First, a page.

Why don’t I show you some of the research I used to write about the Bow Street police, then I’ll give you the excerpt that it applies to? (It’s untitled, because I suck at titles, BTW :)).
This 1808 engraving shows the interior of the space:
This is a map showing the location of Bow Street in relation to Covent Garden and the theatre district:
The main character has arrived at the police station to make inquiries after her brother, who has been arrested by the Bow Street runners. This is new to her (and by extension the readers), so describing it is appropriate. She’s looking around; I wouldn’t use this level of detail for something familiar, like her bedroom
The Bow-Street police station was not what [Hester] had expected. Inside crowds of people, prosperous and paupers, old and young, men and women, stood, awaiting their turn. The police wore no livery, and excepting their positions on the far side of the counters and desks, were indistinguishable from the criminals and petitioners who seemed to circulate in equal numbers throughout the large room. The tall beige walls were unadorned except for a plain clock and a rather grotesque bust of what Hester supposed to be Sir John Fielding, the blind founder of the notorious force, his homely likeness displayed with place of pride above the unlit stone fireplace.
Wide green shades covered the high, deepset windows, no doubt in an attempt to keep out both the heat and the flies but it had the unfortunate side effect of casting all within in a peculiar greenish hue that hinted strongly at universal indisposition. Across the middle of the room ran a waist-high railing that divided the petitioners from the force and served to limit the size of the gathered crowds. A raised platform stood on the far right side of the room, overlooking a collection of desks and harried clerks while on the other side of the room, a high counter was nearly invisible such was the crush of men and women surrounding it.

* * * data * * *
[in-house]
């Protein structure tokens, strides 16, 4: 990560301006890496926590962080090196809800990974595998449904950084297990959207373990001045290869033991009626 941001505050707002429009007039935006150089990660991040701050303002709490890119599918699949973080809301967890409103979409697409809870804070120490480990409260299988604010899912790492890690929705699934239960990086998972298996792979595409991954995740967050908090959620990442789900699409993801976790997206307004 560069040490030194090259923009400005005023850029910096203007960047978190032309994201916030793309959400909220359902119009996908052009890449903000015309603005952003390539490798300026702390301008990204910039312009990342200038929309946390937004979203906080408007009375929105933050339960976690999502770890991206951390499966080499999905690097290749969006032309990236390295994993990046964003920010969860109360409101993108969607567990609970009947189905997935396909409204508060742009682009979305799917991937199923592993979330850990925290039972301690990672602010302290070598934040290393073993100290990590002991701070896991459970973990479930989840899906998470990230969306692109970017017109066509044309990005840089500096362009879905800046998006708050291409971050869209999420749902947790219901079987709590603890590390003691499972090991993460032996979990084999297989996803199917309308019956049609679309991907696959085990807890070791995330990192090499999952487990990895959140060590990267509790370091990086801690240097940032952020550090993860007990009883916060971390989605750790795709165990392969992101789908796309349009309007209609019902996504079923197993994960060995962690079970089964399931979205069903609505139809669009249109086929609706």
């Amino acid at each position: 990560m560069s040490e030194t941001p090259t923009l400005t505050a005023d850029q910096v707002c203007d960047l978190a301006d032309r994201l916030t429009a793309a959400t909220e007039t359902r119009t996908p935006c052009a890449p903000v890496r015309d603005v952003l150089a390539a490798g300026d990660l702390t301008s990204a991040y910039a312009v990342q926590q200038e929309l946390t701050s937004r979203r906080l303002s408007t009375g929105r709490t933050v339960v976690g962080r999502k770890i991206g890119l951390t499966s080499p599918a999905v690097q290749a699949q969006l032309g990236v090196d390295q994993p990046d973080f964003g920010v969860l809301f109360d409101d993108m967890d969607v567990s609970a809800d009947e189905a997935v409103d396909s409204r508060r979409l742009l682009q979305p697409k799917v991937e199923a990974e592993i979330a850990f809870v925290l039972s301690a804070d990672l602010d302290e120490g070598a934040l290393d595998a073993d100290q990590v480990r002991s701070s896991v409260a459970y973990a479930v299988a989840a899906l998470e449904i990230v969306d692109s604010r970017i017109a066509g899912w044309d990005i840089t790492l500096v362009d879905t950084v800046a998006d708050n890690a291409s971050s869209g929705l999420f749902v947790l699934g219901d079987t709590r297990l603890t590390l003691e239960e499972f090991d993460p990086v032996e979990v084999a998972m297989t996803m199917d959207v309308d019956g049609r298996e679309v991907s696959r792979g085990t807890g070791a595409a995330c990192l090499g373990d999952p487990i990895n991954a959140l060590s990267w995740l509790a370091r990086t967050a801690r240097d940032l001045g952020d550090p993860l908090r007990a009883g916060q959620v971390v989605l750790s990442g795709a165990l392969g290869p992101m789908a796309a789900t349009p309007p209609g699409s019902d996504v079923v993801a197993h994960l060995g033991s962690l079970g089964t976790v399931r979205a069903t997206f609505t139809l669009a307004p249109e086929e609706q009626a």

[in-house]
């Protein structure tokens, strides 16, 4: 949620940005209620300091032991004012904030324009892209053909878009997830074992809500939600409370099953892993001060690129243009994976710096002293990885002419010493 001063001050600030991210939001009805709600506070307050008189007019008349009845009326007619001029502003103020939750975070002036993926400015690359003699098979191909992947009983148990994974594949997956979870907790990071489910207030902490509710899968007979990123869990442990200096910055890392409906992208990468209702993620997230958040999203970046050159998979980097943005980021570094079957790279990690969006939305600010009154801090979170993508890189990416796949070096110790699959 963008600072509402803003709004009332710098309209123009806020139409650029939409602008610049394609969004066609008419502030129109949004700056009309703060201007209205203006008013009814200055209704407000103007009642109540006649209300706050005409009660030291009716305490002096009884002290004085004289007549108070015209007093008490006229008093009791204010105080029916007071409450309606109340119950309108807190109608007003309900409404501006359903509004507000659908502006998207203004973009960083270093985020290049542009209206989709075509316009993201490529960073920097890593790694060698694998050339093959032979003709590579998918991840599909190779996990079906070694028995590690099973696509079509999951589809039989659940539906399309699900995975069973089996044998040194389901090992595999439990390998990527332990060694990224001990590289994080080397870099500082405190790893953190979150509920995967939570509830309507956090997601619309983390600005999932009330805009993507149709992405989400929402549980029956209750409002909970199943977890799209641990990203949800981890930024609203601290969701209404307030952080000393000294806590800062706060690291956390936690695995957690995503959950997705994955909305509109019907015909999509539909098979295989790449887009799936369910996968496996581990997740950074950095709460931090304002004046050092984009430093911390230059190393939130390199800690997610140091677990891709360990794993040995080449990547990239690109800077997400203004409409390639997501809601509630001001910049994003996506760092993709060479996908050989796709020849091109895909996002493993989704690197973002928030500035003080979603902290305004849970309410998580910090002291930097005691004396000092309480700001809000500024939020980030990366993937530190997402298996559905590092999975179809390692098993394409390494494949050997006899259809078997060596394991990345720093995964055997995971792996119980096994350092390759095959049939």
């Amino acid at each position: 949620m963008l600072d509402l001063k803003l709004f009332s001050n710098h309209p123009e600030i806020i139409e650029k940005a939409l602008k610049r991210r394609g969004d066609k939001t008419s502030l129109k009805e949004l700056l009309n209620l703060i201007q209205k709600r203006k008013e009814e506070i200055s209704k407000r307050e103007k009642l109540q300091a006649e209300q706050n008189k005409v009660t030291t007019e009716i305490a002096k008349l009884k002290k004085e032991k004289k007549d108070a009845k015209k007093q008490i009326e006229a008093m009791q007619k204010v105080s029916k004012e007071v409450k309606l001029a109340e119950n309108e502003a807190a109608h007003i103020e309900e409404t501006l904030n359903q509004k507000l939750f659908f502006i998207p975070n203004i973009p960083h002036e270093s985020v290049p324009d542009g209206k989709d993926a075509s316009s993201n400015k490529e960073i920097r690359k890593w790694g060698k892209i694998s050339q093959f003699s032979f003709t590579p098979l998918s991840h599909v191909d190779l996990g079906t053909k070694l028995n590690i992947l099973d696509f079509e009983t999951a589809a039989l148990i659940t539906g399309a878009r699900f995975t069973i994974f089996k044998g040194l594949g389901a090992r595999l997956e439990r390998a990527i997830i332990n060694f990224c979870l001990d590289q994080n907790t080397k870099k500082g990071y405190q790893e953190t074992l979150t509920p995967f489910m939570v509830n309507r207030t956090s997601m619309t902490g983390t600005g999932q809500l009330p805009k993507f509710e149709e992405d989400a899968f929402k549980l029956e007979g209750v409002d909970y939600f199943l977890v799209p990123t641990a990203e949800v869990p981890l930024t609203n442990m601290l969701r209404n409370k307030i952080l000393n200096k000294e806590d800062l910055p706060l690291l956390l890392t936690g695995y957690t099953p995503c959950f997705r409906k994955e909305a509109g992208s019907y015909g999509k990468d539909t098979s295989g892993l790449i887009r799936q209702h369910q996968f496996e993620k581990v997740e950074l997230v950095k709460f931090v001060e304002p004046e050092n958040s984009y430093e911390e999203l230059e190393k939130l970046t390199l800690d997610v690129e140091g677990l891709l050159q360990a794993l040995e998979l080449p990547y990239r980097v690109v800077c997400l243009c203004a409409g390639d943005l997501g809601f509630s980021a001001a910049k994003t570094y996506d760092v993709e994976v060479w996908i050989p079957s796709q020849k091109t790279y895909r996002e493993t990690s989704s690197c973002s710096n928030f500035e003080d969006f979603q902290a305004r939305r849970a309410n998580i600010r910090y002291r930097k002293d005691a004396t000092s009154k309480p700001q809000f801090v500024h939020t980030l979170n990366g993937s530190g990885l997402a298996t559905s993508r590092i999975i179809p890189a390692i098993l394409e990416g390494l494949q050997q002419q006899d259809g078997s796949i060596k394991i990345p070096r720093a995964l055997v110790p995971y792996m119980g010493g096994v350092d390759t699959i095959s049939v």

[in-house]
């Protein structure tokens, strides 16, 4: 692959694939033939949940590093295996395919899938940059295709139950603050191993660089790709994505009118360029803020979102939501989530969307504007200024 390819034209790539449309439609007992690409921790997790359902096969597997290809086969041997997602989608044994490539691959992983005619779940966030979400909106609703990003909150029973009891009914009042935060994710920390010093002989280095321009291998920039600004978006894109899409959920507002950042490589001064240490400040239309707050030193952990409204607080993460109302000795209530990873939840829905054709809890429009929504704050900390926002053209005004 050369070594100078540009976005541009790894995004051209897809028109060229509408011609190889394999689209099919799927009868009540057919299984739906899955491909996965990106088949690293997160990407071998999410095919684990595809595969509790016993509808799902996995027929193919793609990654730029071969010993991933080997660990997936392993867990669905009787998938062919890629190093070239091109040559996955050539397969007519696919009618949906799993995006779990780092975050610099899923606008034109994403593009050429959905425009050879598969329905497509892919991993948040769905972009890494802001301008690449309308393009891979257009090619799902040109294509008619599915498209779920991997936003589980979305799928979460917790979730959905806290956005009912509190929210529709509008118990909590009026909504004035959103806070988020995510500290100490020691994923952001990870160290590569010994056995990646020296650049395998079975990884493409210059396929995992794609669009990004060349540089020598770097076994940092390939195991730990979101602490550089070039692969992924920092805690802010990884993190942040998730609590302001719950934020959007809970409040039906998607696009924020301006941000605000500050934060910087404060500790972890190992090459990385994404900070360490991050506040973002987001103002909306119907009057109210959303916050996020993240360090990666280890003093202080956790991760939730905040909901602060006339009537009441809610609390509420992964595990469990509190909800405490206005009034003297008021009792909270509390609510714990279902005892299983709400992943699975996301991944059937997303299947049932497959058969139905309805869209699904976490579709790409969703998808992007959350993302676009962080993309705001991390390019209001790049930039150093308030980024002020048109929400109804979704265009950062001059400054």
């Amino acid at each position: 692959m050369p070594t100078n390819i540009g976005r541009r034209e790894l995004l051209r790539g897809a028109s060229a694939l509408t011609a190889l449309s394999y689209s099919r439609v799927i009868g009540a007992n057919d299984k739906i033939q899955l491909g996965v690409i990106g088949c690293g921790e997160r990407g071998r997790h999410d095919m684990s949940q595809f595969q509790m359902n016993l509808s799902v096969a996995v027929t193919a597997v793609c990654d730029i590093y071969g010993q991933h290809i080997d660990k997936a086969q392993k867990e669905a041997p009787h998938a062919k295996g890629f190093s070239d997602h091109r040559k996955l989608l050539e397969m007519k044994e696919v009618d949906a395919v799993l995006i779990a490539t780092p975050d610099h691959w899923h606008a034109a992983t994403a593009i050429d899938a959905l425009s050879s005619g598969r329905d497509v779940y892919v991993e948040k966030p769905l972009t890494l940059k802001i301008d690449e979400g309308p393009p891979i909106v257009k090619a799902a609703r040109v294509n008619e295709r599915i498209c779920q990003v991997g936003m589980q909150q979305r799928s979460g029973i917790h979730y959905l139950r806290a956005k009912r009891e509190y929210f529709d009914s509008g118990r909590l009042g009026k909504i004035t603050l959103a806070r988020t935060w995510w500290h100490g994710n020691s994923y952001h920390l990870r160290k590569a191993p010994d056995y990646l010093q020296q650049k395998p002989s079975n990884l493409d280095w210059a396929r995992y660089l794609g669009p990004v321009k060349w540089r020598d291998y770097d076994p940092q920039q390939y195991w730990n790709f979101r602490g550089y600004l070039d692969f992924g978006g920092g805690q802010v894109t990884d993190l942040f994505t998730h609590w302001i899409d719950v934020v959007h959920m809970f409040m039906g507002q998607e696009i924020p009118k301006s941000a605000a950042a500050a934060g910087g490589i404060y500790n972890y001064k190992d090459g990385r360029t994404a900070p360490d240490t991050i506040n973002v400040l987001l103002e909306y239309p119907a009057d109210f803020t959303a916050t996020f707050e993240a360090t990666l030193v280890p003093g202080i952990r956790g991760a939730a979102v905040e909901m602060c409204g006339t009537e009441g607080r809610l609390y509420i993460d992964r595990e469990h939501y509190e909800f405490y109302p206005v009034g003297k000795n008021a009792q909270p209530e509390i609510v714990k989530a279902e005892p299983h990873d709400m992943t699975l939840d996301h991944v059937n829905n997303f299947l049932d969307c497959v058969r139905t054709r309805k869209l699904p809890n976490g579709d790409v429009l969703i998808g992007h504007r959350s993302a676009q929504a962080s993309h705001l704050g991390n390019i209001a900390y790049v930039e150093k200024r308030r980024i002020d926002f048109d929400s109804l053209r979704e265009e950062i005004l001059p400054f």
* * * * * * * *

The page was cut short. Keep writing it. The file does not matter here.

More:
“Let us begin by making inquiries of the clerk,” Thomas suggested, and Hester was suddenly profoundly grateful both for the strength of his arm beneath her own and for the safety of his tall, strong form moving smoothly beside her. He led the way to the counter, threading them both through the thick groups of people, then waited patiently until the officer had finished dealing with the aggrieved complaint of a querulous old man, whose rambling account of his dealings with a pickpocket were not quickly dealt with.
Thanks, Elyse. I like the level of description you’ve provided for this scene based on the POV and the circumstances. I also like the research pieces you provided. Thanks again for sharing and good luck with this WIP.